You can’t integrate Alexa into Android or iOS the same way you can the Google Assistant or Siri (well not unless you’ve got a Huawei Mate 9), so you’ve either got to use a slightly clumsy workaround or take a more DIY route if you want to build your own Amazon Echo—and we’ll mention them both here.

The first option is to use the Amazon app for iOS, connect your iOS device to your speaker, and tap the microphone button in the top-right corner of the app’s front screen to enable Alexa. Virtually all Alexa commands and skills will work in the latest version of the app, but you need to manually launch it—pretty less than ideal.

That same functionality isn’t even available in the Amazon app for Android though. So if you’ve got an old Android device lying around, hook it up to your speaker and then install the free Ubi app instead. Once you’ve logged in with your account you get access to most of your Alexa commands and features, though again the app isn’t always listening, so it’s not ideal.

The Raspberry Pi route

If you really want to create a decent Amazon Echo replacement without an actual Amazon Echo, you need to take the Raspberry Pi route—you can install Alexa at a basic level here, without the interference of iOS and Android, though the process is more involved. Thankfully our friends at Lifehacker have a comprehensive walkthrough.

We won’t duplicate that guide in its entirety here, but as well as your Pi, your speaker, and a little Pi technical know-how, you’re going to need the Alexa Pi software from GitHub, a microSD card, a microUSB cable, a USB microphone and a keyboard and mouse to set the whole thing up (you can unplug them afterwards).

You also need to sign up for a free Amazon developer account and plug in your account details when prompted as you’re setting up the Pi. Fix the hardware up as you see fit and you’ve got a system that works just as well as a standard Amazon Echo, albeit without the Amazon fit and polish.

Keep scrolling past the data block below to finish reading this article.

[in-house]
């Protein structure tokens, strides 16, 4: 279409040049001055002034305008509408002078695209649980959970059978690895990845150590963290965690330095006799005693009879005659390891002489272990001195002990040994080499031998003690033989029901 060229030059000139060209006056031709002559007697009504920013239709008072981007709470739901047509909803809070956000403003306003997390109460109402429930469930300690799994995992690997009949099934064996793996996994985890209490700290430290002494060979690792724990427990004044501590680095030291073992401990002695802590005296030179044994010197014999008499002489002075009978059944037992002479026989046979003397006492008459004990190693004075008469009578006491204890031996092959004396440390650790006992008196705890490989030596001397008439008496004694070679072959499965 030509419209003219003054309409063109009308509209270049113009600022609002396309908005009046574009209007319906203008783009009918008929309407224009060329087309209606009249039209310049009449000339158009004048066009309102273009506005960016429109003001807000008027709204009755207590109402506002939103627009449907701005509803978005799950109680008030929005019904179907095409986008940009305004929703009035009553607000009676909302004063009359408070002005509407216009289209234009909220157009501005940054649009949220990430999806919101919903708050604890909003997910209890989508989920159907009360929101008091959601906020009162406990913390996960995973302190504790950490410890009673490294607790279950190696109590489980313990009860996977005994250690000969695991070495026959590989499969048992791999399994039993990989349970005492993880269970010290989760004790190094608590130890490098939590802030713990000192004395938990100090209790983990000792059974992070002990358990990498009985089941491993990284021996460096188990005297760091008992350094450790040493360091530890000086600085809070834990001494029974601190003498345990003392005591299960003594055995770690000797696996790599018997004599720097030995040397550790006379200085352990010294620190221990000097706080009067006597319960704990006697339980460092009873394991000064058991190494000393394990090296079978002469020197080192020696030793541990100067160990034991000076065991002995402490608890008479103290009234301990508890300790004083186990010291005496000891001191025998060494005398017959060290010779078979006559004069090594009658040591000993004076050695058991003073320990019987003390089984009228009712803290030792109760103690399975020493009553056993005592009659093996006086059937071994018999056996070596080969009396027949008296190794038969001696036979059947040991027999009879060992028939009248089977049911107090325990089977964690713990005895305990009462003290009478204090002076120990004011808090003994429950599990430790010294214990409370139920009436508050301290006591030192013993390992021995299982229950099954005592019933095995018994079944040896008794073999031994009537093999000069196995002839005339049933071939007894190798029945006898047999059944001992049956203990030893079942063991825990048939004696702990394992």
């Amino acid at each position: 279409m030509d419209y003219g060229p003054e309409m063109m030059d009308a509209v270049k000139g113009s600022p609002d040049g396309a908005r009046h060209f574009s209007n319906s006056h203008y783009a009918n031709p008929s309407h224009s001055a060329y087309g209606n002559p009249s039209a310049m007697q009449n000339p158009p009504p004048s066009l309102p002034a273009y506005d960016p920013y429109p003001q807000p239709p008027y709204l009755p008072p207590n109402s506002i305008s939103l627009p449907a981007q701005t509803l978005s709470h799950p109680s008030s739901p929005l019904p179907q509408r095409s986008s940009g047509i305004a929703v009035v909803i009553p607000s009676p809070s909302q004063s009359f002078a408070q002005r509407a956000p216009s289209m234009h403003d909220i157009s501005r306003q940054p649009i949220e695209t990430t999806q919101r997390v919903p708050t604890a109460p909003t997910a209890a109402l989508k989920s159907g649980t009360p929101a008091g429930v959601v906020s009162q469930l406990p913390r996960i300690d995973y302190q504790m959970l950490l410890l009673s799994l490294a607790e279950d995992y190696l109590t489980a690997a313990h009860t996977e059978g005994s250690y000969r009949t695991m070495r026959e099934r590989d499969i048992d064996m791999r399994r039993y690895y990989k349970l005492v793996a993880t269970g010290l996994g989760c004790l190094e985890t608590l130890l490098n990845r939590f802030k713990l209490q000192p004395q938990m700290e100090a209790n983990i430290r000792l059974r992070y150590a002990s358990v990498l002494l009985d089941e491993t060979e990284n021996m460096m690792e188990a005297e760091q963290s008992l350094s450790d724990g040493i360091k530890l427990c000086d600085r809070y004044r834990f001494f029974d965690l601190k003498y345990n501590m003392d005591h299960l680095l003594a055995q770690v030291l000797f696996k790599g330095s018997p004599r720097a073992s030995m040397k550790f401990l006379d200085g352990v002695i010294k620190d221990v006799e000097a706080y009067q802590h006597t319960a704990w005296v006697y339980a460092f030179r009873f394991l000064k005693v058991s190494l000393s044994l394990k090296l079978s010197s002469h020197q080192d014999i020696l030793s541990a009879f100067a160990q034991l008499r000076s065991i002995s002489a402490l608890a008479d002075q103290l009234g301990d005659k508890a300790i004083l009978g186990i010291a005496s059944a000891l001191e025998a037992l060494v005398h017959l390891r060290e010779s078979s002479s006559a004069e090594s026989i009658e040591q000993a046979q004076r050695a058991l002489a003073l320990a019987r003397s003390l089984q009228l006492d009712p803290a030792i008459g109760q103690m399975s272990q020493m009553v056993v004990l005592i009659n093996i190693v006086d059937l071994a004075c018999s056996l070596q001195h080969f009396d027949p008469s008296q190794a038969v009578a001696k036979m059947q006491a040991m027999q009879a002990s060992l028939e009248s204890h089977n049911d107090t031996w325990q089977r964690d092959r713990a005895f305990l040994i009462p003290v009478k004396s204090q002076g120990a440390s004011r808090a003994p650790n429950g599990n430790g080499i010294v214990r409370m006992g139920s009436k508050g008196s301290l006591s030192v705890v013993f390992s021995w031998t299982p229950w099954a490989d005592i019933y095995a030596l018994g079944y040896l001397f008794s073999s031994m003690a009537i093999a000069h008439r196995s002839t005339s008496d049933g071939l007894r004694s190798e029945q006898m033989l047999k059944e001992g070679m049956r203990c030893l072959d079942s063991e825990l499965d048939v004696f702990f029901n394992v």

Other DIY hackers have been setting up Pi-based Echos with screens, like the Echo Show, and it’s really up to you what you use as a display. You’re not getting the Echo Show interface though, you’re getting the Alexa app interface running in a web browser, so you may consider the extra visuals not worth the effort.

Of course, these alternative smart speaker setups aren’t for everyone—the experience isn’t quite as seamless, and you can pick up an Echo Dot pretty cheaply—but it’s a fun way to get some extra use out of an old phone or tablet that’s not doing anything much.

All you need is to keep the power on, your devices connected, and the wake word active, which means you could easily use Bixby or Cortana on Android if you prefer. To set Cortana as the default assistant on Android, head to Apps in Settings, tap the cog icon, then choose Assist & voice input and tap Assist app to switch to Cortana.

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PBS will remain on the air in rural areas thanks to T-Mobile

PBS announced today that T-Mobile has agreed to foot the bill for public broadcasting’s translators to move to new frequencies, which they’ll have to do in order to stay on the air after the FCC’s incentive auction. T-Mobile bid $8 billion and received 45 percent of the low-band spectrum auctioned off by the FCC earlier this year. The TV channels operating on the sold-off spectrum now have to move to lower channels, share with other networks or shut down. Because the FCC isn’t providing funding for translators to be repackaged, 38 million Americans, largely in rural areas, were at risk of losing access to PBS if those broadcast facilities shut down. T-Mobile’s agreement to pay for the repackaging costs will keep PBS on the air in those areas.

The FCC’s incentive auction was years in the making. It’s goal was to free up airwaves to host more wireless services. It had TV broadcasters sell some of their low-band spectrum, which was then auctioned off to companies who would use it to spread their wireless services. In April, the auction results were announced and T-Mobile, Dish, Comcast and US Cellular took home the largest chunks. The FCC made nearly $20 billion off of the auction, $10 billion of which is to go the 175 broadcasters that sold off their spectrum.

With T-Mobile helping pay for public broadcasting’s repackaging, it will make sure the entire country retains access to PBS’s programs, which include educational programming, as well as important information like emergency alerts. According to Current, the fees covered under the agreement include equipment, engineering, installation and legal fees.

In a statement, PBS president and CEO Paula Kerger said, ""We are thrilled that T-Mobile sees the value that public broadcasting brings to the American people and is helping to ensure that everyone—regardless of income or zip code—continues to have access to PBS, including vital emergency alerts and programs that help prepare children for success in school."

Source: PBS